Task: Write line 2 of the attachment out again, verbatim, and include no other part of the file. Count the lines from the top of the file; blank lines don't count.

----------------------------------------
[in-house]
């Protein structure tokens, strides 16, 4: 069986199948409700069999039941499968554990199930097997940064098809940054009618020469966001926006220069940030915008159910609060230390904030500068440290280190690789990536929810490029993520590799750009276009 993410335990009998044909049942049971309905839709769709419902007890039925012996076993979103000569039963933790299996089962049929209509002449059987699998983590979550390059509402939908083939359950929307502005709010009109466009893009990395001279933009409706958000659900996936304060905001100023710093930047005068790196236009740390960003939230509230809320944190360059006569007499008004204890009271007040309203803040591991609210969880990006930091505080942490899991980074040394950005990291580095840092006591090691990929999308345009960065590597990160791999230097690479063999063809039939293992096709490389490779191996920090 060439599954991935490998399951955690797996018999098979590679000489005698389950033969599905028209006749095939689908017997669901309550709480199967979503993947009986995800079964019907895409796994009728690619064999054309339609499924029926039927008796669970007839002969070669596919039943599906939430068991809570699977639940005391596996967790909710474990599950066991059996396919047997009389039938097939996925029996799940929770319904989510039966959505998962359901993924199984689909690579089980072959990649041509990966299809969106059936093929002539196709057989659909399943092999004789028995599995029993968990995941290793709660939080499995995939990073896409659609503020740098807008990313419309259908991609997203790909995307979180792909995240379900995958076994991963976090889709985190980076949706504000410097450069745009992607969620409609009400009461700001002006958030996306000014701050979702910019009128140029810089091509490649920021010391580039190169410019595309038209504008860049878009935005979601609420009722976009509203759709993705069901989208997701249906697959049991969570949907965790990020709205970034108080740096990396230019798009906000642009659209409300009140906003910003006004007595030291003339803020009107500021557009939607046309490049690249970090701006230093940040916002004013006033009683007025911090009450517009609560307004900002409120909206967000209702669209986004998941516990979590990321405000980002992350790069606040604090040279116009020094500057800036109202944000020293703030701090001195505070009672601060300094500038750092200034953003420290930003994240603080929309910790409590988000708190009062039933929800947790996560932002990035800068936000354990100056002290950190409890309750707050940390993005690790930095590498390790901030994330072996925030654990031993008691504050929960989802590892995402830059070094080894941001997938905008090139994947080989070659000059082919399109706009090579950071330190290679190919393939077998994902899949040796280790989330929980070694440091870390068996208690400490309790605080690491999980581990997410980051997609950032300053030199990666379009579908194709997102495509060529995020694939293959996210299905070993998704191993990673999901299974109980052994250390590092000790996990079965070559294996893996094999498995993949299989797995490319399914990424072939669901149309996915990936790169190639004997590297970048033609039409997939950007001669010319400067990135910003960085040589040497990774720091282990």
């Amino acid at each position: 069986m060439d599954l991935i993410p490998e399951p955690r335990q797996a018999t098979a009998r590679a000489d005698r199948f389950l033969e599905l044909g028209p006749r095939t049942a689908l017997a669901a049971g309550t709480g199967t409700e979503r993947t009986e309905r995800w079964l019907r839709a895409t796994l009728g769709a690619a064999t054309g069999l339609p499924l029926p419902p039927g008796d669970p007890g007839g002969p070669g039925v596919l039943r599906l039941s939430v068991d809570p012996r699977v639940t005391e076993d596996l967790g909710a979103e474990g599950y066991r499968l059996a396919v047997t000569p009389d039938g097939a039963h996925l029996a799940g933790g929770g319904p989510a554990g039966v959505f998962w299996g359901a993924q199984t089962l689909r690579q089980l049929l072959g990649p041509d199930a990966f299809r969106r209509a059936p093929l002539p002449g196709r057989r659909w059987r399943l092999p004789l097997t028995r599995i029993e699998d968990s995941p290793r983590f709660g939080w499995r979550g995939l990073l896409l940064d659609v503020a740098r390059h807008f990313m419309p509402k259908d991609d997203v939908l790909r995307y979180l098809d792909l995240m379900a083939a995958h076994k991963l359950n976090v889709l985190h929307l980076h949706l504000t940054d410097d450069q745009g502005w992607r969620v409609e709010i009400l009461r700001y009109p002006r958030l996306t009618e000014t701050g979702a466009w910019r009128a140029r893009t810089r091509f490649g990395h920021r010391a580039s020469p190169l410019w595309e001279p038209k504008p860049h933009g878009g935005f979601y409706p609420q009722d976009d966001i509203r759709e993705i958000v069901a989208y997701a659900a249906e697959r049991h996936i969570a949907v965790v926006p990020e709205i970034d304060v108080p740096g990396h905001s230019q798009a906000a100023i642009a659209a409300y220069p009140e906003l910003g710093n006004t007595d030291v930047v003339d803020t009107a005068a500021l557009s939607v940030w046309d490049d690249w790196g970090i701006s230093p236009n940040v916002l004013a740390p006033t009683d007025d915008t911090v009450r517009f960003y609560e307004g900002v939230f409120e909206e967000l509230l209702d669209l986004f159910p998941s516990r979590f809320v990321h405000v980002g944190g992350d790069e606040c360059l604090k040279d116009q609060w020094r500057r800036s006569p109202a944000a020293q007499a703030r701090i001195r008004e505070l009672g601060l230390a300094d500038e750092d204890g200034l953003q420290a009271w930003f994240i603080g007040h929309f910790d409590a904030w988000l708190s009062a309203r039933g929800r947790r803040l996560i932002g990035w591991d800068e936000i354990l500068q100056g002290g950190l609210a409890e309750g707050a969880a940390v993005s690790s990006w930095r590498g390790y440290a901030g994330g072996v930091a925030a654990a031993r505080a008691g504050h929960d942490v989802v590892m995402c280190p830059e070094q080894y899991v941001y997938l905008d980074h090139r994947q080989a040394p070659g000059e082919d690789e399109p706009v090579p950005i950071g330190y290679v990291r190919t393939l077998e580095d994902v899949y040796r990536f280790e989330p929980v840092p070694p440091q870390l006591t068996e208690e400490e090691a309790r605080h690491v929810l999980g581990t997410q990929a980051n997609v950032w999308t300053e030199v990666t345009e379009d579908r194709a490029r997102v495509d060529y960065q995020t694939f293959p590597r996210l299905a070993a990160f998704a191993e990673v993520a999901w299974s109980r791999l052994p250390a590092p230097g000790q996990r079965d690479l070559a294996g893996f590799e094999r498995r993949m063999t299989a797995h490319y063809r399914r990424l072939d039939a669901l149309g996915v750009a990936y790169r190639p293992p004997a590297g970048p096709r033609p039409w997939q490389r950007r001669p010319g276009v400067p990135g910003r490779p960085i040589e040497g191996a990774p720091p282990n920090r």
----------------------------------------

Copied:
């Protein structure tokens, strides 16, 4: 069986199948409700069999039941499968554990199930097997940064098809940054009618020469966001926006220069940030915008159910609060230390904030500068440290280190690789990536929810490029993520590799750009276009 993410335990009998044909049942049971309905839709769709419902007890039925012996076993979103000569039963933790299996089962049929209509002449059987699998983590979550390059509402939908083939359950929307502005709010009109466009893009990395001279933009409706958000659900996936304060905001100023710093930047005068790196236009740390960003939230509230809320944190360059006569007499008004204890009271007040309203803040591991609210969880990006930091505080942490899991980074040394950005990291580095840092006591090691990929999308345009960065590597990160791999230097690479063999063809039939293992096709490389490779191996920090 060439599954991935490998399951955690797996018999098979590679000489005698389950033969599905028209006749095939689908017997669901309550709480199967979503993947009986995800079964019907895409796994009728690619064999054309339609499924029926039927008796669970007839002969070669596919039943599906939430068991809570699977639940005391596996967790909710474990599950066991059996396919047997009389039938097939996925029996799940929770319904989510039966959505998962359901993924199984689909690579089980072959990649041509990966299809969106059936093929002539196709057989659909399943092999004789028995599995029993968990995941290793709660939080499995995939990073896409659609503020740098807008990313419309259908991609997203790909995307979180792909995240379900995958076994991963976090889709985190980076949706504000410097450069745009992607969620409609009400009461700001002006958030996306000014701050979702910019009128140029810089091509490649920021010391580039190169410019595309038209504008860049878009935005979601609420009722976009509203759709993705069901989208997701249906697959049991969570949907965790990020709205970034108080740096990396230019798009906000642009659209409300009140906003910003006004007595030291003339803020009107500021557009939607046309490049690249970090701006230093940040916002004013006033009683007025911090009450517009609560307004900002409120909206967000209702669209986004998941516990979590990321405000980002992350790069606040604090040279116009020094500057800036109202944000020293703030701090001195505070009672601060300094500038750092200034953003420290930003994240603080929309910790409590988000708190009062039933929800947790996560932002990035800068936000354990100056002290950190409890309750707050940390993005690790930095590498390790901030994330072996925030654990031993008691504050929960989802590892995402830059070094080894941001997938905008090139994947080989070659000059082919399109706009090579950071330190290679190919393939077998994902899949040796280790989330929980070694440091870390068996208690400490309790605080690491999980581990997410980051997609950032300053030199990666379009579908194709997102495509060529995020694939293959996210299905070993998704191993990673999901299974109980052994250390590092000790996990079965070559294996893996094999498995993949299989797995490319399914990424072939669901149309996915990936790169190639004997590297970048033609039409997939950007001669010319400067990135910003960085040589040497990774720091282990």